There’s something about Luca that makes it different from the rest of the features in Pixar’s catalogue. The studio’s films are meant to appeal to all ages, and this one certainly does, but it does so in a different way than the rest, especially for older viewers.

Luca is one of those Pixar movies that utilizes fantastical elements but is relatively grounded in reality compared to certain projects from the studio. Unlike films that are similar in this way like Up, though, the heart of Luca is much more about its atmosphere than its plot, which is fairly standard for an animated film.

Luca Cast on Friendships and Summer

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During the film’s virtual press conference, the older cast members discussed the idea of summer and the unique sort of magic it holds that makes it a distinct and cherished part of childhood. Maya Rudolph, who plays the title character’s mother in the movie, described it as “those friendships that you make, that’s the fam-familiarity of this movie that feels so sweet and so instantly connective. […] The friends that I made at camp – we don’t live in the same city. We don’t see each other, you know, during the year.”

Luca shines the most when it captures that feeling of summertime freedom, which is heightened for Luca and Alberto, who are not only experiencing the feeling human Giulia is but also freedom from their undersea homes with their ability to explore the surface world. Sure, they all have the goal of winning the town’s contest, but the best scenes in the film are the ones that bring the openness of a childhood summer to life and the ups and downs of it, including the ending in which Luca and Giulia separate from Alberto for the school year.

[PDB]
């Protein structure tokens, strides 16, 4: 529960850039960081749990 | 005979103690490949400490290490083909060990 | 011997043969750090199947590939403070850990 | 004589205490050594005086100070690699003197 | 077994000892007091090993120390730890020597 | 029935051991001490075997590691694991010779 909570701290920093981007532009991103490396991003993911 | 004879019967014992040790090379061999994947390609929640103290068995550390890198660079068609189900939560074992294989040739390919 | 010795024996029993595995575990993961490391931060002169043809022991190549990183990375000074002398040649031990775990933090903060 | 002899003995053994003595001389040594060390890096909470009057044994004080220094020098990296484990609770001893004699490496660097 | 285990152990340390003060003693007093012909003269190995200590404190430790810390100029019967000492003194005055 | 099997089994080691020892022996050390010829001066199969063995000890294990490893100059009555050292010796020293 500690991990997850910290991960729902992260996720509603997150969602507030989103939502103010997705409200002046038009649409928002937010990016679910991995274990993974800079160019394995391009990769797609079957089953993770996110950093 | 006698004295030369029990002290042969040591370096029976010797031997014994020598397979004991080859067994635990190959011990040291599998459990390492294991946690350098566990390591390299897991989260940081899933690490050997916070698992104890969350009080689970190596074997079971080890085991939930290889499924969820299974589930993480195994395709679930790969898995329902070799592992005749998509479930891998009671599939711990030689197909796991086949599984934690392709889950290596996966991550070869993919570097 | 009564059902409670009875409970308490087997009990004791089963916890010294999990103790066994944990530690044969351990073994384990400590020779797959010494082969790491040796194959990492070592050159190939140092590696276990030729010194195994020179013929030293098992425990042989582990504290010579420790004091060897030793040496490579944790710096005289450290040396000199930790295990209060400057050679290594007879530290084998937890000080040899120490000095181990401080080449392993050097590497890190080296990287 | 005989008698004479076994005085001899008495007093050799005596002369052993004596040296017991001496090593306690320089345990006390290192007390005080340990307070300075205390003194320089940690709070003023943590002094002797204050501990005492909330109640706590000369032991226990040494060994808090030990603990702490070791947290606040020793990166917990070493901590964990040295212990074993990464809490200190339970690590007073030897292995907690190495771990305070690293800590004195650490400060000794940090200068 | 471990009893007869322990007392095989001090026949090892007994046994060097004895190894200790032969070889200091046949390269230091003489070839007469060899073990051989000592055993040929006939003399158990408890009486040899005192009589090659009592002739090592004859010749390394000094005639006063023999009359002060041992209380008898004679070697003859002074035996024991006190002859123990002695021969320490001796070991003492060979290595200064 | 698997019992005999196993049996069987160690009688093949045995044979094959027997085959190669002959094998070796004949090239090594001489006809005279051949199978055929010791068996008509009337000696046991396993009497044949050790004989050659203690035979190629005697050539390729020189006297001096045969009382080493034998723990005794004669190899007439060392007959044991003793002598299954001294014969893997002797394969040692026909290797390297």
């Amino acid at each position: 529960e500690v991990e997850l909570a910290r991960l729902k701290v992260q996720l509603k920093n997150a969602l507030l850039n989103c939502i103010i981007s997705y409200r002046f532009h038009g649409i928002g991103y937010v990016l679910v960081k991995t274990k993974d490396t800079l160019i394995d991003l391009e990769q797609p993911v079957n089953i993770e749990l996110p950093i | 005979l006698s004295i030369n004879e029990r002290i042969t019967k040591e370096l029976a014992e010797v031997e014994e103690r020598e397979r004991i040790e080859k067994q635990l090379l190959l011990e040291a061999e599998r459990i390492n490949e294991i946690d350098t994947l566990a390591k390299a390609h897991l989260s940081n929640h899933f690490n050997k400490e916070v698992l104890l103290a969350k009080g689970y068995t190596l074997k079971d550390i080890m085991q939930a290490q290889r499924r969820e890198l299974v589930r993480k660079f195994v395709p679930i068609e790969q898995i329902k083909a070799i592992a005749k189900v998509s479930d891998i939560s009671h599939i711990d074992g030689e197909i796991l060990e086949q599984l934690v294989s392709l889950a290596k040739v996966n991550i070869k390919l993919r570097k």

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Jim Gaffigan, who plays Luca’s father, expanded upon Rudolph’s sentiments. “What’s so interesting about this movie and the notion of summer is it made me realize as adults, we have such an expectation of or a pressure, uh, surrounding summer, like enjoying summer.”

He explained how summers like the ones the main characters experience in Luca add to this pressure, saying, “I think some of that’s established as kids, um, really, you know, having this idealized summer.  And I feel like in this movie there is capturing that truly romantic notion of summer being about freedom. And, you know, as adults we kind of chase it. We’re kind of like, all right, we chase it in these two-week windows of-of vacation or a long weekend.”

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Kids and adults alike will be able to experience this invigorated yet innocent sort of summer through Luca, which is now streaming on Disney+. What did you think of the film? Let us know in the comment section below or over on our social media!

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